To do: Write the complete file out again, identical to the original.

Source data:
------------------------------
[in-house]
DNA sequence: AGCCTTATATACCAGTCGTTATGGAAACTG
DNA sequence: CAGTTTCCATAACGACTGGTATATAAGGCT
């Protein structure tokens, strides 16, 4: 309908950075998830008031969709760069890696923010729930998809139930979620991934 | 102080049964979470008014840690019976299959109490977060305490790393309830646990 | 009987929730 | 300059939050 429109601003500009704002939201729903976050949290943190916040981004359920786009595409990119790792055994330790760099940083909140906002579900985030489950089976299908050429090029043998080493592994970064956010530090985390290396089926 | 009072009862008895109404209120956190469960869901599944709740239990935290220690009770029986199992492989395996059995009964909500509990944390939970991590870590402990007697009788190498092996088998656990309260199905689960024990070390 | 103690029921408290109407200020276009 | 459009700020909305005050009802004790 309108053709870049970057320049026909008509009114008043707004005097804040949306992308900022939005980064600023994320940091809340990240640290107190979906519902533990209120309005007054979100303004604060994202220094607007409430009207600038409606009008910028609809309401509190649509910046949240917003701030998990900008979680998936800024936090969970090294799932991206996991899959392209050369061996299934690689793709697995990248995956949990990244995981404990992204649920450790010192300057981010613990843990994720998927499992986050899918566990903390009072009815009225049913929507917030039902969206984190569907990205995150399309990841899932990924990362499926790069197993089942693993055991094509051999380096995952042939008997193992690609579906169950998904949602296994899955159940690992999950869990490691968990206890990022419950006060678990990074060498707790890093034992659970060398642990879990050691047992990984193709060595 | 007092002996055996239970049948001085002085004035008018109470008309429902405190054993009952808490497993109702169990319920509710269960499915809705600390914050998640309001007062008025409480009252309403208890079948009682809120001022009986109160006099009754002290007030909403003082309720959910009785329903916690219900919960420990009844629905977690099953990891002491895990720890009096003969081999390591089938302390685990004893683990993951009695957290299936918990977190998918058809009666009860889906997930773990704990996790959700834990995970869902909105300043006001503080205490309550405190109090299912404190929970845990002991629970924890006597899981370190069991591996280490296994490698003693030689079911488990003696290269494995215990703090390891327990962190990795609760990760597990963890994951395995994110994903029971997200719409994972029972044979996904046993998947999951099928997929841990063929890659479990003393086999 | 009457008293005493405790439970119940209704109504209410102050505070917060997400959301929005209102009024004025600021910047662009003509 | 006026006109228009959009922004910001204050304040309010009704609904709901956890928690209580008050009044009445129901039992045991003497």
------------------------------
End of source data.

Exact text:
[in-house]
DNA sequence: AGCCTTATATACCAGTCGTTATGGAAACTG
DNA sequence: CAGTTTCCATAACGACTGGTATATAAGGCT
């Protein structure tokens, strides 16, 4: 309908950075998830008031969709760069890696923010729930998809139930979620991934 | 102080049964979470008014840690019976299959109490977060305490790393309830646990 | 009987929730 | 300059939050 429109601003500009704002939201729903976050949290943190916040981004359920786009595409990119790792055994330790760099940083909140906002579900985030489950089976299908050429090029043998080493592994970064956010530090985390290396089926 | 009072009862008895109404209120956190469960869901599944709740239990935290220690009770029986199992492989395996059995009964909500509990944390939970991590870590402990007697009788190498092996088998656990309260199905689960024990070390 | 103690029921408290109407200020276009 | 459009700020909305005050009802004790 309108053709870049970057320049026909008509009114008043707004005097804040949306992308900022939005980064600023994320940091809340990240640290107190979906519902533990209120309005007054979100303004604060994202220094607007409430009207600038409606009008910028609809309401509190649509910046949240917003701030998990900008979680998936800024936090969970090294799932991206996991899959392209050369061996299934690689793709697995990248995956949990990244995981404990992204649920450790010192300057981010613990843990994720998927499992986050899918566990903390009072009815009225049913929507917030039902969206984190569907990205995150399309990841899932990924990362499926790069197993089942693993055991094509051999380096995952042939008997193992690609579906169950998904949602296994899955159940690992999950869990490691968990206890990022419950006060678990990074060498707790890093034992659970060398642990879990050691047992990984193709060595 | 007092002996055996239970049948001085002085004035008018109470008309429902405190054993009952808490497993109702169990319920509710269960499915809705600390914050998640309001007062008025409480009252309403208890079948009682809120001022009986109160006099009754002290007030909403003082309720959910009785329903916690219900919960420990009844629905977690099953990891002491895990720890009096003969081999390591089938302390685990004893683990993951009695957290299936918990977190998918058809009666009860889906997930773990704990996790959700834990995970869902909105300043006001503080205490309550405190109090299912404190929970845990002991629970924890006597899981370190069991591996280490296994490698003693030689079911488990003696290269494995215990703090390891327990962190990795609760990760597990963890994951395995994110994903029971997200719409994972029972044979996904046993998947999951099928997929841990063929890659479990003393086999 | 009457008293005493405790439970119940209704109504209410102050505070917060997400959301929005209102009024004025600021910047662009003509 | 006026006109228009959009922004910001204050304040309010009704609904709901956890928690209580008050009044009445129901039992045991003497």